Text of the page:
Measure N was written to tax merchants a penny per ounce on sugary drinks.
By Lisa Fernandez
The high-profile measure in Richmond asking residents to decide whether to tax sodas and other sugary beverages fizzled on Election Day.
The the No on Measure N won with 68 percent of the vote.
The controversial measure would have charged a penny-per-ounce tax on sugary drinks. Critics, which included city councilman Nat Bates, felt that the tax was over-reaching: Mainly the soda tax would have imposed on people how to live their lives.
No surprise, the beverage industry had poured lots of money to defeat Measure N. As of Oct. 20, the American Beverage Association had spent nearly $2.5 million.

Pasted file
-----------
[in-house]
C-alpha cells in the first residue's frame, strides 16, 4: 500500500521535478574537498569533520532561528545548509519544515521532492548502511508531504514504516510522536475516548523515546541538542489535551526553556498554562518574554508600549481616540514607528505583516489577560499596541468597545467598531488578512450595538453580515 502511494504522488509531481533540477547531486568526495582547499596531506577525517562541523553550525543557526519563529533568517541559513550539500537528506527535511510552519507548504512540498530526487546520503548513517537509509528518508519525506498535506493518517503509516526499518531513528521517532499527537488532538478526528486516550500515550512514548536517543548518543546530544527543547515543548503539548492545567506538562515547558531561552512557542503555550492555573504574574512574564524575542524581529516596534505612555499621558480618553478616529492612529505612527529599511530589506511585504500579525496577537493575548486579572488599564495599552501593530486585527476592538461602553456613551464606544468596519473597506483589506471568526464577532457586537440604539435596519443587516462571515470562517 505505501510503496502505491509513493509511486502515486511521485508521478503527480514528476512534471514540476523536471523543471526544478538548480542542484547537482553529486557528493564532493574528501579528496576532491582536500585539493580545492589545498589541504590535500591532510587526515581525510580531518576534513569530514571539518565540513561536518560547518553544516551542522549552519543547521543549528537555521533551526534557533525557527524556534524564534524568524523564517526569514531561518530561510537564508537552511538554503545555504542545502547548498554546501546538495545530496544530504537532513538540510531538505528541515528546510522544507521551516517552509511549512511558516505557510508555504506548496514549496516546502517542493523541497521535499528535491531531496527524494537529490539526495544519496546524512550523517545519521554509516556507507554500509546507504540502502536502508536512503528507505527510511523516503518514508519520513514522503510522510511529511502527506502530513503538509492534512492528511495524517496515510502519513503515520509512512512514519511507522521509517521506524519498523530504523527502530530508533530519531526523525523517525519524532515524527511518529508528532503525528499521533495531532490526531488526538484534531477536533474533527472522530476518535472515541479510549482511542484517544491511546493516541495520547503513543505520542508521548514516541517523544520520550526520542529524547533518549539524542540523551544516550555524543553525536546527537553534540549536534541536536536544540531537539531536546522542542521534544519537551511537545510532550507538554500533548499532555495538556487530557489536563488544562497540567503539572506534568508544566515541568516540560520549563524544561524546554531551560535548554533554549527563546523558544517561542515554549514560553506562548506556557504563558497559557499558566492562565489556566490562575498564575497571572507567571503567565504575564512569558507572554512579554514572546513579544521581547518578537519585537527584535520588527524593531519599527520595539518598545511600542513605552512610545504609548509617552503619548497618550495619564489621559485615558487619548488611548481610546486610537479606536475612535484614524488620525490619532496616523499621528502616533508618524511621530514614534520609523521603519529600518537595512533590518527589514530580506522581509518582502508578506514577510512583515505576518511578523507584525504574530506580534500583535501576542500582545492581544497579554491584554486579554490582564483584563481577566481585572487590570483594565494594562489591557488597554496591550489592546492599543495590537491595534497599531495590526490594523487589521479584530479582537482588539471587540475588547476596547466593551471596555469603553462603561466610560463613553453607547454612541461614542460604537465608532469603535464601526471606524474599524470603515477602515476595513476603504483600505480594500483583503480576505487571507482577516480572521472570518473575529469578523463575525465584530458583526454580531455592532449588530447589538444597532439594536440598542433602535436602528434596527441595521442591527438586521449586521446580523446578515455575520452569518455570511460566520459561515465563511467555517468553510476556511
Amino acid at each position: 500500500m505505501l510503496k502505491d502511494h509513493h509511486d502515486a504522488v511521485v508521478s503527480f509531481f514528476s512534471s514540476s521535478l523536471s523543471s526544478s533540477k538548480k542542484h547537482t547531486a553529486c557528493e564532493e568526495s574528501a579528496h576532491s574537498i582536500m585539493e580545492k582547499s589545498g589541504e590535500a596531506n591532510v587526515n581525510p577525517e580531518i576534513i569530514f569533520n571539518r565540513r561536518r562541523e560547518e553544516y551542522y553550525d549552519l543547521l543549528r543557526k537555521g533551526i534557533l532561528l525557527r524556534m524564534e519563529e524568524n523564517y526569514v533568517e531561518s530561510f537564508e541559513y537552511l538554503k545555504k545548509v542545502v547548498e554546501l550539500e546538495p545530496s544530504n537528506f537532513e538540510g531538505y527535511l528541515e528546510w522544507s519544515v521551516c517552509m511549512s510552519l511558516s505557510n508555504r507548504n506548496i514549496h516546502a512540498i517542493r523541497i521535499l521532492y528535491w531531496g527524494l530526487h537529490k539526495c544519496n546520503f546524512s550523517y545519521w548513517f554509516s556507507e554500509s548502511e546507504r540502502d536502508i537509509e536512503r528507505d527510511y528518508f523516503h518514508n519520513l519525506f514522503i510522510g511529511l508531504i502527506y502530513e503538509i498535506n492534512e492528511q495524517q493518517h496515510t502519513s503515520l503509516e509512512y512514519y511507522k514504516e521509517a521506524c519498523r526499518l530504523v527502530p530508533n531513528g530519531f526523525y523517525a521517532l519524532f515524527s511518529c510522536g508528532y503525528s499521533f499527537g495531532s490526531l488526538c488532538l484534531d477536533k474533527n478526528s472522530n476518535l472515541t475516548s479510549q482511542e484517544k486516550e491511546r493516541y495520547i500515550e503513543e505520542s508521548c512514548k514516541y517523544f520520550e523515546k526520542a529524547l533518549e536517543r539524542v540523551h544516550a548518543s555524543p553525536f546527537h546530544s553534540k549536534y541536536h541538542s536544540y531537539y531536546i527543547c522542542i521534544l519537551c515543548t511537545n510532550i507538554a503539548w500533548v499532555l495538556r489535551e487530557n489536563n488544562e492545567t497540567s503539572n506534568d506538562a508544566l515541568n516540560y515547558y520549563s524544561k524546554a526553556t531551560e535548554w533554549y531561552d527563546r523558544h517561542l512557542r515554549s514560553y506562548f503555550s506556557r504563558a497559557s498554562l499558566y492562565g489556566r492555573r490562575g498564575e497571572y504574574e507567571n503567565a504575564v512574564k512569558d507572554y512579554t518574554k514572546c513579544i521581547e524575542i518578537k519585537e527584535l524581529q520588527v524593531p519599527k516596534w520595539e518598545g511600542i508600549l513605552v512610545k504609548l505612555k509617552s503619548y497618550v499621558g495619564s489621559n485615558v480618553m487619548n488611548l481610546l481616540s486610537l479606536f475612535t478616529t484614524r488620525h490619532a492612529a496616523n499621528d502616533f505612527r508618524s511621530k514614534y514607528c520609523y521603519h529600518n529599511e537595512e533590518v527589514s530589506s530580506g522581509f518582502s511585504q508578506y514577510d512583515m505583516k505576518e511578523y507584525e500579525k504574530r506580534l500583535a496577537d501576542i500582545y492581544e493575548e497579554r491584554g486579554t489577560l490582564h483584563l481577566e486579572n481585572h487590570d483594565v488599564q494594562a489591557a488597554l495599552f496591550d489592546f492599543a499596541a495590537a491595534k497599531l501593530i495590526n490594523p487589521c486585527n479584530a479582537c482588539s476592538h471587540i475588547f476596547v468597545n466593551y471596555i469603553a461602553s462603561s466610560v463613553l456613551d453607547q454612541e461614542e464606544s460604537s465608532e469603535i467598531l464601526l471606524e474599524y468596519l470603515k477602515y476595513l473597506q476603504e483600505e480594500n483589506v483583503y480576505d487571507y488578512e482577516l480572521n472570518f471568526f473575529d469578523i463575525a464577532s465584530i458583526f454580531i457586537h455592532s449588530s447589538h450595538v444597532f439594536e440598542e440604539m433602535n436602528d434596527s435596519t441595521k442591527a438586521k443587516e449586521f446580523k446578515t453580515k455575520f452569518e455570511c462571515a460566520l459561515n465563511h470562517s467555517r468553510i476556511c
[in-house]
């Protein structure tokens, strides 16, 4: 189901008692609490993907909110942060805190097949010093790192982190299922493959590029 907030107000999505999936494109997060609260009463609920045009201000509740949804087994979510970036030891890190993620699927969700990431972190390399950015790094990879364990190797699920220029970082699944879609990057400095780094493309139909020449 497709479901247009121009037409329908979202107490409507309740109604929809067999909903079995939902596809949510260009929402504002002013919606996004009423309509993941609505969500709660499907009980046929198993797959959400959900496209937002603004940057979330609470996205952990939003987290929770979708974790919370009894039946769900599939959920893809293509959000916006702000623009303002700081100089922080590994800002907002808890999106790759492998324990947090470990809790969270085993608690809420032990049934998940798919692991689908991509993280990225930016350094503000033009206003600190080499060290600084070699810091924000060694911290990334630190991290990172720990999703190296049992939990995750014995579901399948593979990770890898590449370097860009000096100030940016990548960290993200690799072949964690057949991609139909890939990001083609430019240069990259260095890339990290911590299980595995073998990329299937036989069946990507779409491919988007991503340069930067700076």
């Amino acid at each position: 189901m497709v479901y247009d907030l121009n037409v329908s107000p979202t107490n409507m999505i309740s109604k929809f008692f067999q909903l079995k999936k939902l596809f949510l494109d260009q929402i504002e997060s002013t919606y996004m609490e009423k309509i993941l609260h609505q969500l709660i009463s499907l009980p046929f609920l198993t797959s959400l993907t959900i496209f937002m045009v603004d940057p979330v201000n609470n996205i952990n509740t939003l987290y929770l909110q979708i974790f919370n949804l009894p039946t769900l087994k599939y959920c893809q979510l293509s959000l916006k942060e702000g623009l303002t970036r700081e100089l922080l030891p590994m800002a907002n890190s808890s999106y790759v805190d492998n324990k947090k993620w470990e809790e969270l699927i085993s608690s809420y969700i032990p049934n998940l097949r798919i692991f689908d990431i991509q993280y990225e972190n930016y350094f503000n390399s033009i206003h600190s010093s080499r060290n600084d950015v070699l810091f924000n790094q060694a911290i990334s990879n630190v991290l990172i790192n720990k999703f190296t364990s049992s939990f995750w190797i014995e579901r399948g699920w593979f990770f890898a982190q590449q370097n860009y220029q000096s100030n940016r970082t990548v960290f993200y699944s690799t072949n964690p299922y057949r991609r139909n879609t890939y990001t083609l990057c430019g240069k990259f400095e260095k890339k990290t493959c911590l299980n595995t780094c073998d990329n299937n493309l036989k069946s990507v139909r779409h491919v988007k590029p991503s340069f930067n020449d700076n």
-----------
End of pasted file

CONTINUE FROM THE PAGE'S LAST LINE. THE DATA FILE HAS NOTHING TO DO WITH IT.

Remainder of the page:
The defeat was sure to upset Richmond Councilman Jeff Ritterman, who had introduced Measure N as a way to try and combat childhood obesity.
“Fully 1/3 of our African American and Latino 5th and 7th graders were obese and another 20 percent were overweight, so it was pretty clear that we have a crisis,” Ritterman said in a previous interview. “We know the results these children are going to lose years off their life and it’s not their fault. It’s not fair.”
If Richmond passes the measure, it would have been the first city in the nation to do so.